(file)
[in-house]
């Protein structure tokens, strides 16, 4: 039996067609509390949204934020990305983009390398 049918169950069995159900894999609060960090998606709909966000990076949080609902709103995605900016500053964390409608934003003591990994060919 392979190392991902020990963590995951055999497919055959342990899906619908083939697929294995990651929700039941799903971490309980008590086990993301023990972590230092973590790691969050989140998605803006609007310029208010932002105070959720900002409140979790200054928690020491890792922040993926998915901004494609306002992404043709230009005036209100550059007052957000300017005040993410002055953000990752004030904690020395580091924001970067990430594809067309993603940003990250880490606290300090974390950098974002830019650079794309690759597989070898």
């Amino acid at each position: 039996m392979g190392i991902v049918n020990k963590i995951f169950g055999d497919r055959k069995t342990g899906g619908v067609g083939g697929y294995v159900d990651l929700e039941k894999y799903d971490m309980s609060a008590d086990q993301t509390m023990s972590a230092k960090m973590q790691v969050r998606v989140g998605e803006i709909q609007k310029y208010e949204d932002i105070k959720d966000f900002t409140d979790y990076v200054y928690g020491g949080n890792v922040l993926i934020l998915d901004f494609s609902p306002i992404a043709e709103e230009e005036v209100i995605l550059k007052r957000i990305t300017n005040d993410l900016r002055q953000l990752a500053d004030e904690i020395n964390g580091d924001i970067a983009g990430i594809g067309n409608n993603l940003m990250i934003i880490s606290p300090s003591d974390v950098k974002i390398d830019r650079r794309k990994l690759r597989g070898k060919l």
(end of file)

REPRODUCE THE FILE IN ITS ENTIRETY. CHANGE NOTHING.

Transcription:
[in-house]
């Protein structure tokens, strides 16, 4: 039996067609509390949204934020990305983009390398 049918169950069995159900894999609060960090998606709909966000990076949080609902709103995605900016500053964390409608934003003591990994060919 392979190392991902020990963590995951055999497919055959342990899906619908083939697929294995990651929700039941799903971490309980008590086990993301023990972590230092973590790691969050989140998605803006609007310029208010932002105070959720900002409140979790200054928690020491890792922040993926998915901004494609306002992404043709230009005036209100550059007052957000300017005040993410002055953000990752004030904690020395580091924001970067990430594809067309993603940003990250880490606290300090974390950098974002830019650079794309690759597989070898």
């Amino acid at each position: 039996m392979g190392i991902v049918n020990k963590i995951f169950g055999d497919r055959k069995t342990g899906g619908v067609g083939g697929y294995v159900d990651l929700e039941k894999y799903d971490m309980s609060a008590d086990q993301t509390m023990s972590a230092k960090m973590q790691v969050r998606v989140g998605e803006i709909q609007k310029y208010e949204d932002i105070k959720d966000f900002t409140d979790y990076v200054y928690g020491g949080n890792v922040l993926i934020l998915d901004f494609s609902p306002i992404a043709e709103e230009e005036v209100i995605l550059k007052r957000i990305t300017n005040d993410l900016r002055q953000l990752a500053d004030e904690i020395n964390g580091d924001i970067a983009g990430i594809g067309n409608n993603l940003m990250i934003i880490s606290p300090s003591d974390v950098k974002i390398d830019r650079r794309k990994l690759r597989g070898k060919l």